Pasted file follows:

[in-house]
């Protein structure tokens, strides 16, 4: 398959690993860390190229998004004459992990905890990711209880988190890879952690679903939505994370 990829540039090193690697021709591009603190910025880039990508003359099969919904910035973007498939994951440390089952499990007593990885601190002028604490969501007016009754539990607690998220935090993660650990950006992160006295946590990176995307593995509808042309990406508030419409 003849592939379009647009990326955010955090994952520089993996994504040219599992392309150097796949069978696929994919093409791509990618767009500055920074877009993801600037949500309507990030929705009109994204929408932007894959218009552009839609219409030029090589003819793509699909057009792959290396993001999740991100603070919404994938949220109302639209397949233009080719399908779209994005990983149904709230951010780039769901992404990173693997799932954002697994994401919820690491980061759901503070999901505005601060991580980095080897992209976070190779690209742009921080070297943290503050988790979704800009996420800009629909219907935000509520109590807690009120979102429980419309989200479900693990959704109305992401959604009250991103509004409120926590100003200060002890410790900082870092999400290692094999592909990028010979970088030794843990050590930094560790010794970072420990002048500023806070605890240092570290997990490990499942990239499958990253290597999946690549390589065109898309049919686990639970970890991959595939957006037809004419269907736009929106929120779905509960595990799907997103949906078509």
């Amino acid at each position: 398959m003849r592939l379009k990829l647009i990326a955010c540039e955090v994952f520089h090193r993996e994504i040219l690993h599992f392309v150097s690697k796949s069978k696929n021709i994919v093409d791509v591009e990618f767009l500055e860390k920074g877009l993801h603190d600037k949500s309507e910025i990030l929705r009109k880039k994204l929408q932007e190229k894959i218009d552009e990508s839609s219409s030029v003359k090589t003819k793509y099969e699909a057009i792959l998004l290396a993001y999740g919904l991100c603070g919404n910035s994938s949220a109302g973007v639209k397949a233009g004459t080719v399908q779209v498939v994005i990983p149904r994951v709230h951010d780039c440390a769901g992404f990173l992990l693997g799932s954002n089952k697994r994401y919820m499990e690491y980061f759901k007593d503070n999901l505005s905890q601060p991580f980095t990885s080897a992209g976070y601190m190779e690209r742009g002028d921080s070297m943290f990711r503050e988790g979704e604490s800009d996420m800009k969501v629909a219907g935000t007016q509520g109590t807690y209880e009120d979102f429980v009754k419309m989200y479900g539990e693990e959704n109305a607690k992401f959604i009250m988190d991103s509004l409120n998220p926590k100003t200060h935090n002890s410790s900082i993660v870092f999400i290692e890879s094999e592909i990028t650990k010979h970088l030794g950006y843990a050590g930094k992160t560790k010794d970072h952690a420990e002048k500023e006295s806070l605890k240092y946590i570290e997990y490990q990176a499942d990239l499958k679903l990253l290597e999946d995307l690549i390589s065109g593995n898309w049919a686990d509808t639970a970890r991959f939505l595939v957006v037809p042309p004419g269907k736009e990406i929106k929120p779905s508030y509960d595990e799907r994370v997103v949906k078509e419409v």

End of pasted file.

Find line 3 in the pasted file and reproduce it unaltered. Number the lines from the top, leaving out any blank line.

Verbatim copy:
């Amino acid at each position: 398959m003849r592939l379009k990829l647009i990326a955010c540039e955090v994952f520089h090193r993996e994504i040219l690993h599992f392309v150097s690697k796949s069978k696929n021709i994919v093409d791509v591009e990618f767009l500055e860390k920074g877009l993801h603190d600037k949500s309507e910025i990030l929705r009109k880039k994204l929408q932007e190229k894959i218009d552009e990508s839609s219409s030029v003359k090589t003819k793509y099969e699909a057009i792959l998004l290396a993001y999740g919904l991100c603070g919404n910035s994938s949220a109302g973007v639209k397949a233009g004459t080719v399908q779209v498939v994005i990983p149904r994951v709230h951010d780039c440390a769901g992404f990173l992990l693997g799932s954002n089952k697994r994401y919820m499990e690491y980061f759901k007593d503070n999901l505005s905890q601060p991580f980095t990885s080897a992209g976070y601190m190779e690209r742009g002028d921080s070297m943290f990711r503050e988790g979704e604490s800009d996420m800009k969501v629909a219907g935000t007016q509520g109590t807690y209880e009120d979102f429980v009754k419309m989200y479900g539990e693990e959704n109305a607690k992401f959604i009250m988190d991103s509004l409120n998220p926590k100003t200060h935090n002890s410790s900082i993660v870092f999400i290692e890879s094999e592909i990028t650990k010979h970088l030794g950006y843990a050590g930094k992160t560790k010794d970072h952690a420990e002048k500023e006295s806070l605890k240092y946590i570290e997990y490990q990176a499942d990239l499958k679903l990253l290597e999946d995307l690549i390589s065109g593995n898309w049919a686990d509808t639970a970890r991959f939505l595939v957006v037809p042309p004419g269907k736009e990406i929106k929120p779905s508030y509960d595990e799907r994370v997103v949906k078509e419409v």